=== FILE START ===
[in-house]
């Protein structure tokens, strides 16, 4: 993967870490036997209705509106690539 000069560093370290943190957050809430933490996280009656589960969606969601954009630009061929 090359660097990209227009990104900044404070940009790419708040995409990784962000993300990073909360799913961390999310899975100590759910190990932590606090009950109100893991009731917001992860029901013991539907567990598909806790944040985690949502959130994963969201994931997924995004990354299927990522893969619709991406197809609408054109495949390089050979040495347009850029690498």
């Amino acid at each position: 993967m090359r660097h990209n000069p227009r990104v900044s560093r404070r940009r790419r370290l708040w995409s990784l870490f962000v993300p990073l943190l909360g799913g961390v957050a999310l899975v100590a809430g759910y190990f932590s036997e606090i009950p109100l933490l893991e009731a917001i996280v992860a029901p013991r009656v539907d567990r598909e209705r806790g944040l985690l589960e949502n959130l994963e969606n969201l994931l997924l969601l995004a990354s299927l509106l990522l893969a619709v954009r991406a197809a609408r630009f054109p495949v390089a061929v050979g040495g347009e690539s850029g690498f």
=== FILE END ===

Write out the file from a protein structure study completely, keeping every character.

[in-house]
């Protein structure tokens, strides 16, 4: 993967870490036997209705509106690539 000069560093370290943190957050809430933490996280009656589960969606969601954009630009061929 090359660097990209227009990104900044404070940009790419708040995409990784962000993300990073909360799913961390999310899975100590759910190990932590606090009950109100893991009731917001992860029901013991539907567990598909806790944040985690949502959130994963969201994931997924995004990354299927990522893969619709991406197809609408054109495949390089050979040495347009850029690498």
């Amino acid at each position: 993967m090359r660097h990209n000069p227009r990104v900044s560093r404070r940009r790419r370290l708040w995409s990784l870490f962000v993300p990073l943190l909360g799913g961390v957050a999310l899975v100590a809430g759910y190990f932590s036997e606090i009950p109100l933490l893991e009731a917001i996280v992860a029901p013991r009656v539907d567990r598909e209705r806790g944040l985690l589960e949502n959130l994963e969606n969201l994931l997924l969601l995004a990354s299927l509106l990522l893969a619709v954009r991406a197809a609408r630009f054109p495949v390089a061929v050979g040495g347009e690539s850029g690498f």